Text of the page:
Tower of the Sun Review

Author Tomihiko Morimi is best known for being the author behind The Tatami Galaxy, Penguin Highway or The Night is Short, Walk on Girl. Before these highly popular works (and their animated adaptations), Morimi started his journey as an author with his debut Tower of the Sun which Yen Press has now brought to the English market.

Like most of Morimi’s work, the story is set in Kyoto where we follow an unnamed fifth-year university student whose life was made better while dating fellow student Mizuo. However, by the time we meet our main character, he has already been dumped by Mizuo and now he spends his days stalking her and lamenting what a great mistake she’s made in letting him go. 

In fact, our main character’s heartbreak happened in his third year so he’s been hung up on this for quite some time already. His stalking is finally put to an end when he’s confronted by Endou, a law student who warns him to stop following Mizuo or Endou will call the cops. But with Christmas looming, a time for couples in love to revel in one another’s company, our protagonist can’t simply forget Mizuo and instead wanders the streets of Kyoto thinking about her while also cursing love and those happily experiencing it. He also sets about harassing Endou, after assuming he’s Mizuo’s current boyfriend… 

Single, bitter and jealous, the protagonist is hard to sympathise with. This story is written entirely from his perspective (it’s mentioned at the start that it’s a written record of this period of his life), so there’s not much room to get away from his jaded perspective on the world. He’s an eccentric who feels hard done by, not particularly unlike some of Morimi’s other leads, but unlike the author’s other books, it’s difficult to find anything to enjoy about this one.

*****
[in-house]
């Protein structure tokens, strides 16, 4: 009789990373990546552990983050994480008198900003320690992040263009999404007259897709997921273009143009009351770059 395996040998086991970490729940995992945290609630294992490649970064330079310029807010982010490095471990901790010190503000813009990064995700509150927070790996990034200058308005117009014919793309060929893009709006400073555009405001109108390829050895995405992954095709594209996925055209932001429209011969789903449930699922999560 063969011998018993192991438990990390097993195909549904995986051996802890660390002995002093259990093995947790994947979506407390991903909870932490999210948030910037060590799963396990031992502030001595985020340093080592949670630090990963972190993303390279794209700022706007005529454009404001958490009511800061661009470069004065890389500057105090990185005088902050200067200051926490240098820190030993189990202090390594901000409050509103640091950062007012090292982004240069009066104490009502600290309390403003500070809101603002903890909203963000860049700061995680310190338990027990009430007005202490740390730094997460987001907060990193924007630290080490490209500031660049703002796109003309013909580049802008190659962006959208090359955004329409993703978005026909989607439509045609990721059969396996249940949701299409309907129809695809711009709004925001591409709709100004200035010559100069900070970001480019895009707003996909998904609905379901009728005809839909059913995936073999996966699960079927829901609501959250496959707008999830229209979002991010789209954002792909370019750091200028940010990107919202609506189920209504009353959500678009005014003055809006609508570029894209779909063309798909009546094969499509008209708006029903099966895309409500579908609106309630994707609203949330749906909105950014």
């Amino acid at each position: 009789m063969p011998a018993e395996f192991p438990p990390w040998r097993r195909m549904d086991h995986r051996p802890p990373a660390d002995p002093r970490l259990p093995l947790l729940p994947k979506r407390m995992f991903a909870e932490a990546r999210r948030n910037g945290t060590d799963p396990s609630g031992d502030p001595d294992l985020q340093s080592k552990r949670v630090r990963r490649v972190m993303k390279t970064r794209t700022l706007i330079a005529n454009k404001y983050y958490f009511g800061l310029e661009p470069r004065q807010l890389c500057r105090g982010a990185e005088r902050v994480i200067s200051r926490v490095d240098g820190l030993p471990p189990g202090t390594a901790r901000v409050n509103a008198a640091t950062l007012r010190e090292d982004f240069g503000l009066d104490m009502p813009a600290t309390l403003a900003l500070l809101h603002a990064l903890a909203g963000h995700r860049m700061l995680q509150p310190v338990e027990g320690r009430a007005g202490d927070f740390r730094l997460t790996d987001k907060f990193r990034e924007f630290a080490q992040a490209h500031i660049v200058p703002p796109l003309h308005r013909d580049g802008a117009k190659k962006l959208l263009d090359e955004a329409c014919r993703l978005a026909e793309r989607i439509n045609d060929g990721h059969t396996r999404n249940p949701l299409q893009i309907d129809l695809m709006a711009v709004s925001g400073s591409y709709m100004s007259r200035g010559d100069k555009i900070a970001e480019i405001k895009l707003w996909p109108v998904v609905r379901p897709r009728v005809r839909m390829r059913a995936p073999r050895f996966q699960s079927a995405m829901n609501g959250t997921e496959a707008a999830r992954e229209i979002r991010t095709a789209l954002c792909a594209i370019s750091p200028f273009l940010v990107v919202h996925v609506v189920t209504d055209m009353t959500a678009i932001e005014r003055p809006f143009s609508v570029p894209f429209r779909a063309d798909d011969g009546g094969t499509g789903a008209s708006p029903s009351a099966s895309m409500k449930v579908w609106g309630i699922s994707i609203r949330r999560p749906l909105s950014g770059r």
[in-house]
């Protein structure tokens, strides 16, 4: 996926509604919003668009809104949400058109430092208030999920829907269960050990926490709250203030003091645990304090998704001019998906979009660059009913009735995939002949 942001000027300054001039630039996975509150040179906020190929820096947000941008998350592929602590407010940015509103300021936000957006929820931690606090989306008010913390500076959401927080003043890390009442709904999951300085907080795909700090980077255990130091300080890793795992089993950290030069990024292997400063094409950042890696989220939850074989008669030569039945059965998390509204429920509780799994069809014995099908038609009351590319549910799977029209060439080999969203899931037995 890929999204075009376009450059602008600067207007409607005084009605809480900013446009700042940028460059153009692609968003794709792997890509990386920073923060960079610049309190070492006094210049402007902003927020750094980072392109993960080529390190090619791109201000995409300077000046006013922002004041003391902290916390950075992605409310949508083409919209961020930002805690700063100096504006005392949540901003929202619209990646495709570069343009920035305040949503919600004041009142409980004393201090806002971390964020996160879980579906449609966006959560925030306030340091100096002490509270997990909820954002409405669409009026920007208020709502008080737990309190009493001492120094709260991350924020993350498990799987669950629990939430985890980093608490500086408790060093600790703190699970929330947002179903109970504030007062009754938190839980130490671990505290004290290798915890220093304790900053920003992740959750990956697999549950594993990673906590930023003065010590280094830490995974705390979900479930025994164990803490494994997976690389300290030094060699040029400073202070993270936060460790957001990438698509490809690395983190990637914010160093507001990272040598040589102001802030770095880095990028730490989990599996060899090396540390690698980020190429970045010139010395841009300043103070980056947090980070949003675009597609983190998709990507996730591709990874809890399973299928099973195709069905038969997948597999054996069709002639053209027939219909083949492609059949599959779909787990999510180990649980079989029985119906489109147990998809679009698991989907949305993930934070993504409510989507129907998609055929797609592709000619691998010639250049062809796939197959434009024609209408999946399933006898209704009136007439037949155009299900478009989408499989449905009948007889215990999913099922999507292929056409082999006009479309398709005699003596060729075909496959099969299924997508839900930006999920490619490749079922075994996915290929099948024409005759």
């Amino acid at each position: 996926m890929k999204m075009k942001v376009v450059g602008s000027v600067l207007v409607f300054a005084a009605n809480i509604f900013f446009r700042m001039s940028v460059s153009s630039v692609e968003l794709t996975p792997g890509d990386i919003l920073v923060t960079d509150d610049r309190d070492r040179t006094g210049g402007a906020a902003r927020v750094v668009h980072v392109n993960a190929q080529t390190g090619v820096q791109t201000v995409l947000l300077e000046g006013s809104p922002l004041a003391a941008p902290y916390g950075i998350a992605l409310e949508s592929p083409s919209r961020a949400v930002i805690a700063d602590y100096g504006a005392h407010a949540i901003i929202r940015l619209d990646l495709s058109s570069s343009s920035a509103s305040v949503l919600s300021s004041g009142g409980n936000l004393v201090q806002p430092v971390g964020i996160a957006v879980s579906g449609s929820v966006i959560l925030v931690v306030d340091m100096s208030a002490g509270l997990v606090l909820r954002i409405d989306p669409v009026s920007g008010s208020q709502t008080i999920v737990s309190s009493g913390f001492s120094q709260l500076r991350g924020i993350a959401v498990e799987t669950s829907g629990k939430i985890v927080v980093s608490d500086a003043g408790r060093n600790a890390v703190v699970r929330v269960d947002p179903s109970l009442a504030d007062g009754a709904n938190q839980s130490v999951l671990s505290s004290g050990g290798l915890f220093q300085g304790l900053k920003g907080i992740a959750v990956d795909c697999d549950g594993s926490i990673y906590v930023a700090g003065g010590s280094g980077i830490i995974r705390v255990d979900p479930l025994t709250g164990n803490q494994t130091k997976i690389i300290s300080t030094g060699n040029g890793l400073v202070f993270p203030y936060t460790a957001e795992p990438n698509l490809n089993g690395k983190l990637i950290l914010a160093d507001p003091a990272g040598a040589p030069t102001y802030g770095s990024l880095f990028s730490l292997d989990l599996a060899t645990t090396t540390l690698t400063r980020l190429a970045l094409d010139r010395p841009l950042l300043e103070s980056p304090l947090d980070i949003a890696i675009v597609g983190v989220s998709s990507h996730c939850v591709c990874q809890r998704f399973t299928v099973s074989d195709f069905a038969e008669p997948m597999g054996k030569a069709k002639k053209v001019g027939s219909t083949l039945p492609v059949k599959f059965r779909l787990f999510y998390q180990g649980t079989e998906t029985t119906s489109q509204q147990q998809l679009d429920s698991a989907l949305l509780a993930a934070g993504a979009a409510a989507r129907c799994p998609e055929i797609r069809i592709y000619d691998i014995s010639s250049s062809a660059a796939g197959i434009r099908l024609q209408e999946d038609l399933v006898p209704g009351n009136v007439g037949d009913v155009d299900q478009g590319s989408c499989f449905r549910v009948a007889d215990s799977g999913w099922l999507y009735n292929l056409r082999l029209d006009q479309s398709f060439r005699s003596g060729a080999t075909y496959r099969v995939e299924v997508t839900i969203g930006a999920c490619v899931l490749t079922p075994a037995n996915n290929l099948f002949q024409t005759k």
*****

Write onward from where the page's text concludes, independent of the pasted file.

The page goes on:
It doesn’t help that until the halfway point we don’t see many other established characters. Eventually, we meet the main character’s friends, who are also quite jaded about love and the world but they each have their own issues which are a little easy to stomach than our protagonist’s. The book definitely improves at this point since there’s more to get invested in that isn’t this core loop of pining after Mizuo. 

If you’re familiar with Morimi’s other works, then you’ll instantly recognise the whimsical way of storytelling we’ve seen in his more recent works. His stories toe the line between realism and fantasy, focusing on protagonists who have their heads in the clouds. Being his first work, Tower of the Sun lacks the polish that makes his stories so captivating, which is a shame, but not necessarily surprising, given there are three years between this book and for example, The Night is Short, Walk on Girl. A writer can come a long way in that amount of time – particularly with more editorial input. 

While I am willing to give Tower of the Sun a bit of leeway for being his debut work, I still don’t think this is a book I can easily recommend. Even to other Morimi fans like me, it’s just very difficult to stay engaged with, due to the opinions of the main character. If his actions and thoughts toward Mizuo weren’t quite so creepy or leaning dangerously close to blaming womankind for his being single, it would be easier. You can write off most of the character’s antics as him being in an unstable mental place, but that doesn’t make it easier to read. I hope this isn’t the first Morimi book readers experience because his later work is so much better than this. I’m just glad this one did start improving toward the middle because it was feeling like a real slog until then, which is not something I ever thought I’d be saying about a Morimi work…

As previously mentioned, Tower of the Sun comes to the West thanks to Yen Press and has been released in hardback like the author’s other books. It has been translated by Stephen Kohler and the translation reads well with no issues of note. At the time of writing, the publisher is due to release Morimi’s Fox Tales on November 22nd, so if you’re a fan of the author, you have that to look forward to! 

Overall, Tower of the Sun is a challenging read that doesn’t live up to the reputation Tomihiko Morimi’s works have among the English fanbase. It’s interesting to find that most of what Morimi’s work so recognisable is already present here in the debut, but it lacks the polish that would allow readers to really enjoy it. 

5 / 10


When she's not watching anime, reading manga or reviewing, Demelza can generally be found exploring some kind of fantasy world and chasing her dreams of being a hero.

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